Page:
Process Intensified Gas-to-Liquids Technology Enhanced by Microfibrous Entrapped Catalyst Structure
Type of DegreePhD Dissertation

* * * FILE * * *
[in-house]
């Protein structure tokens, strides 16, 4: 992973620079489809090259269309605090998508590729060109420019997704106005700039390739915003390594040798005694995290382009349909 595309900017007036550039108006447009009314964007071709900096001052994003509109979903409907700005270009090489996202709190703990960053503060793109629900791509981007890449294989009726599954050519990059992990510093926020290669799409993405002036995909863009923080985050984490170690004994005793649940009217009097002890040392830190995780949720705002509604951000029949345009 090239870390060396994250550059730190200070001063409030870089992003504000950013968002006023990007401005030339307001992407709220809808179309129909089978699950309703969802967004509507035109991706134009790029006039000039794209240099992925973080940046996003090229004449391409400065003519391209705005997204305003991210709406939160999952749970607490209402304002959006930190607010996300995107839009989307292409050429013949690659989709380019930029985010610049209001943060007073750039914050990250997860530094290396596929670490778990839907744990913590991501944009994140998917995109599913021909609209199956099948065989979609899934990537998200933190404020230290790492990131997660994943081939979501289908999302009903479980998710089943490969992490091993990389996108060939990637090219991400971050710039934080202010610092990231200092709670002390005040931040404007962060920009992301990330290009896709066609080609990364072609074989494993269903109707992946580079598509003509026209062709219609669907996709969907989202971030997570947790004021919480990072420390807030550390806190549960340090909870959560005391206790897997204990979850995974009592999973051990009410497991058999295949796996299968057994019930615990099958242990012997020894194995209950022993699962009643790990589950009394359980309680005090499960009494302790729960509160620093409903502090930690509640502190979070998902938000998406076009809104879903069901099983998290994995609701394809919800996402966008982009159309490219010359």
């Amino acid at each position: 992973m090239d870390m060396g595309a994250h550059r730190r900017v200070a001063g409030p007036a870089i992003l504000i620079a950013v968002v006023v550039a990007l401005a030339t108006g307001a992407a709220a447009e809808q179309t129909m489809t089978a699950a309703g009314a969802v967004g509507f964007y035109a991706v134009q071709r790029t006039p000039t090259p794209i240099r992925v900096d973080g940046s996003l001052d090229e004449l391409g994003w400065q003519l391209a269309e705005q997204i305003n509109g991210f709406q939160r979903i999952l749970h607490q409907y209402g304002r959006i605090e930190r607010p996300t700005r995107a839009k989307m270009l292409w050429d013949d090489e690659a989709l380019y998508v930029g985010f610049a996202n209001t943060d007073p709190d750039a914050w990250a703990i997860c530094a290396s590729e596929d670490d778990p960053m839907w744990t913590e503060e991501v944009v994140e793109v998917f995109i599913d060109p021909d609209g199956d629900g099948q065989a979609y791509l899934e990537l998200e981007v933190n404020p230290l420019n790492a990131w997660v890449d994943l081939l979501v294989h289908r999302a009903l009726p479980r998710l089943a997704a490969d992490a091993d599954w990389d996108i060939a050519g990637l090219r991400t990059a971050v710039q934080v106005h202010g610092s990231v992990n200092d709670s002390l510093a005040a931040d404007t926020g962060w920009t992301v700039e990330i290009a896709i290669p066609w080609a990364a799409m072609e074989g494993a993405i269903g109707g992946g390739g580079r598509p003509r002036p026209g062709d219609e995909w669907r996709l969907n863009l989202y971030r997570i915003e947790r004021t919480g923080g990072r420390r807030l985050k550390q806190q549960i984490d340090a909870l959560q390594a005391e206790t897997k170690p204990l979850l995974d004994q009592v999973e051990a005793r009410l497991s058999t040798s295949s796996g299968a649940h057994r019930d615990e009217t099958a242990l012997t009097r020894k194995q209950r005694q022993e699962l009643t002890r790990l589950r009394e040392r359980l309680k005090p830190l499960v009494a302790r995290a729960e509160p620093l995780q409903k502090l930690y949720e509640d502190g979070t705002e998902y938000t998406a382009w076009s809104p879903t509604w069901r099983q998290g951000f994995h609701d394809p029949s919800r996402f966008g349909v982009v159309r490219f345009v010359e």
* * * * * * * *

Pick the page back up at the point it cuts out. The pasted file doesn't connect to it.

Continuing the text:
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The increasing demand for liquid fuels draws attention to synthetic fuels. Currently, two well-known Gas-to-Liquids technologies are used to convert syngas to liquid fuels. One is Fischer-Tropsch Synthesis (FTS); the other one is the methanol-based approach. It can be Syngas-to-Gasoline (STG), which is based on methanol synthesis and Methanol-to-Gasoline (MTG). The MTG process composed of methanol dehydration to form Dimethyl Ether (DME) and DME converts on zeolites to synthesize gasoline. If we combine methanol synthesis with methanol dehydration, the Syngas-to-DME (STD) process could be formed, which is also an effective method to generate synthetic fuel. Although DME is not in liquid phase under atmosphere pressure, it can be liquefied with minor pressure (0.5 MPa). Also, DME is an excellent diesel fuel alternation with high cetane number. Hence, people treat DME as a liquid fuel, and DME synthesis is also discussed in this dissertation. In short, the two major approaches of gas-to-liquids are FTS and methanol-based approach including STD and STG. These two approaches have their advantages and disadvantages. FTS process produces a broad spectrum of high value-added products including liquefied petroleum gas, gasoline, jet fuels, diesel, and waxes. Typically, it requires complex and expensive subsequent processes to upgrade the initial products to meet liquid fuel specifications. For instance, the heavy wax products need to be hydrocracked or thermally cracked into middle distillates to maximize liquid fuels production. The FTS and hydrocracking process can be integrated into a single reactor by physically mixing FTS catalysts and hydrocracking catalysts. The problem is that both FTS (H0 = -165.0 kJ/mol) and hydrocracking processes are highly exothermic processes, and the product distribution of FTS is strongly dependent on the reaction temperature. High temperatures favor the formation of undesirable light products like methane. Therefore, a reactor system with an excellent heat transfer property is necessary for process intensifying these two highly exothermic processes together. Both the STD and STG approaches need to go through multiple reaction steps to synthesize the final liquid fuels. It typically consists of methanol production from syngas and dimethyl ether production via methanol dehydration. For the STD process, the reaction is stopped at methanol dehydration and DME as the final product. If for the STG process, an additional reaction step needs to be added to convert DME to gasoline. The STD process can produce high quality DME that used as diesel fuel alternation. The STG process can synthesize high quality gasoline with high selectivity, but it cannot produce jet fuels or diesel. Also, methanol synthesis is a reversible pressure dependent reaction and is subject to an equilibrium limitation. Moreover, every reaction step requires independent reactor systems, relevant product separation systems, and recycle loops. Hence, the conventional STD or STG process is not an efficient process to convert syngas to liquid fuels. There is a great opportunity to integrate methanol synthesis and methanol dehydration reaction, which overcomes the pressure dependent equilibrium yield of methanol and push the reaction forward. It must be noted that both methanol synthesis (H0 = -90.8 kJ/mol) and methanol dehydration (H0 = -23.6 kJ/mol) are highly exothermic reactions. In addition, Water-Gas-Shift (WGS) reaction is another highly exothermic reaction (H0 = -41.1 kJ/mol), which is unavoidable occur with methanol synthesis reaction. The net reaction of STD is an extremely exothermic process (H0 = -246.3 kJ/mol). Therefore, a reactor system must have an efficient heat transfer mechanism to accommodate the added thermal load from integrating these highly exothermic reactions into a single reactor. As we mentioned before, the STG process is operated in three consecutive reaction steps: methanol synthesis, methanol dehydration to form DME, DME converts to gasoline. Every reaction step needs their own reactor system, heating system, product separation system, and recycle loops, etc. Therefore, the STG process is complex and expensive if operating in the traditional method with multiple reaction steps. However, there are two novel process intensified approaches. Since the first two reaction steps could be integrated together, then the STG process can be reduced to a two-step process. Furthermore, if we can continue to process intensification of the two-step STG process into a single-step STG process, we could greatly reduce the CAPEX & OPEX. The key issue is like the one-step STD process, all these reactions in the STG process are highly exothermic reactions. When compared with the one-step STD process, the single-step STG process is even more exothermic because one more exothermic reaction has been added. All in all, new means of enhancing intra-bed heat transfer are required to intensify these highly exothermic reactions. Microfibrous Entrapped Catalyst (MFEC) structure is a novel catalyst structure developed by our group, which is a micron-sized metal fibers network with high thermal conductivity. Previous efforts on this unique catalyst structure have shown significant enhancement in intra-bed heat transfer and mass transfer. Especially for highly exothermic reactions like FTS, Cu MFEC structure can efficiently transfer the reaction heat out of the reactor, maintain a stable reaction temperature, and improved FTS product selectivity and process stability. This dissertation is focusing on process intensification of FTS and hydrocracking process together, process intensification of the STD into a one-step process, and process intensification of the conventional STG process into a single vessel. The Cu MFEC structure has been used to handle the added thermal load, to maintain a stable reaction temperature, and to scale up the tubular reactor to a larger scale. In the first part, a highly active and stable iron-based FTS catalyst (Fe-FTS) has been developed. Based on that, a hybrid catalyst was formed by physically mixing the Fe-FTS with an equal mass of mesoporous aluminosilicate. This hybrid catalyst demonstrated FTS and hydrocracking activity simultaneously. Furthermore, the reaction has been scaled up to a large tubular reactor (34.0 mm I.D.) packed with Cu MFEC. It demonstrated a radial temperature gradient of less than 5 ºC, while the comparative packed bed (34.0 mm I.D.) reached a radial temperature gradient around 54 ºC. In the second part, the direct STD process was carried out in a 34.0 mm I.D. tubular reactor with the assistance of Cu MFEC structure. As a result, the one-step STD process demonstrated a stale temperature profile throughout the entire reaction process, and the radial temperature deviation is around 7.6 ºC. In contrast, the comparable packed bed showed a temperature deviation of 37.5 ºC. The direct STD process has been carried out under different reaction conditions (H2:CO ratio, GHSV or WHSV, T, reactor size and type). The results showed that it offers a high per pass conversion (68.8 %) and high carbon productivity (0.51 g of C/gcatalyst/h) when a reactor packed (34.0 mm I.D.) with Cu MFEC structure and operated at H2:CO = 1:1, WHSV = 4.18 L/gcatalyst/h, and T = 275 ºC. In the third part, a single vessel STG (SV-STG) with multiple reaction zones has been developed. The SV-STG demonstrated a high gasoline selectivity of 74.8 wt% under a high CO conversion of 78.3 % in a small tubular reactor (9.0 mm I.D. Moreover, Cu MFEC structure has been successfully used to scale up SV-STG to a large tubular reactor (41.mm I.D.) without compromising the reaction activity or gasoline selectivity. The SV-STG packed with Cu MFEC structure exhibited a maximum radial temperature gradient of less than 5 ºC, while the comparable packed bed showed a maximum radial temperature gradient around 40 ºC. This difference has only been demonstrated in a bench scale reactor (41.0 mm I.D. tubular reactor), and the difference can be much greater in a larger diameter tube. Furthermore, Cu MFEC structure has high voidage (60 – 80 vol%) which prevents the bed from experiencing severe pressure drop even when using small catalyst particles (80 – 170 mesh). Therefore, the Cu MFEC structure is greatly heat transfer medium, which enables process intensification of these highly exothermic reactions, significantly reduces CAPEX and OPEX and enhances scalability and modularity.